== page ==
Matteo’s family, plus Lino, sat against the wall of City Hall, facing the Palazzo — two crucial elements: somewhere to sit, and a shadow — until the sun rose so high that it destroyed the shadow. Then we went inside to wait.
The entrance to the building, like the walls and ceilings inside, is covered with the escutcheons of students and faculty going back centuries.
The group of his faithful followers and family, bunched together with him inside the Palazzo, as he waited to be called. It was hot, and there was nowhere to sit, and if we were keyed-up, I don’t know how he managed to stand it.
Matteo had spent an hour or so wandering to and fro with his friends, most of them from the medical school, but as the time drew near, he went into his own little bubble. His mother and father were never far away.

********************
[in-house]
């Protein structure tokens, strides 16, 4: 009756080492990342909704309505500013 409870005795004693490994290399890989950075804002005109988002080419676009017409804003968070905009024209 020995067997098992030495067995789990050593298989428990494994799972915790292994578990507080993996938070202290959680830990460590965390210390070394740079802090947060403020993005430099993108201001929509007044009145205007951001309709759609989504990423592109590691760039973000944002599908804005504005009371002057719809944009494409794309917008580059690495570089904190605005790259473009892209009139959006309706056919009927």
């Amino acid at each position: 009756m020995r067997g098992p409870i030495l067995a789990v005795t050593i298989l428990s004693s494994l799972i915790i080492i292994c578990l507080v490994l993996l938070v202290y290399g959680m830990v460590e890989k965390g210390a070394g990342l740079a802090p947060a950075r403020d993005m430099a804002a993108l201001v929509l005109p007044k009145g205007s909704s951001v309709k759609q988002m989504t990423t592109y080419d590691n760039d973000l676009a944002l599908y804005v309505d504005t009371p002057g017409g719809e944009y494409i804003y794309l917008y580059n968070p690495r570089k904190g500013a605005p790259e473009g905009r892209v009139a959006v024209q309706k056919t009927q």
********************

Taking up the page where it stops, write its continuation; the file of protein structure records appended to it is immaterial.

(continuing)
At long last, he’s up next. The previous candidate is leaving the examination hall with his entourage, and Matteo is taking his last few breaths before the plunge.
The judges line up, the prisoner — I mean, candidate — is in the dock.
And away he went. He spoke rapidly, reviewing his study in phenomenal detail, explaining various aspects shown on the screen. I understood nothing, but I was fascinated by how secure he was. Not only did he not hesitate even once, I’m not sure he breathed.
If there was one person who was really paying attention, it was his thesis professor (left).
I take that back — I think his parents were listening even harder. Closely followed by his platoon of friends.
End of presentation. The prisoner will rise and face the jury.
As soon as the decision was announced — 110 e lode, with the mention of excellence — everyone began to applaud, including the professors. Handshakes. Smiles. Incredulity. Elation. And so on.
And let the wild picture-taking begin — especially some shots with his professor. The traditional wreath is indeed of laurel.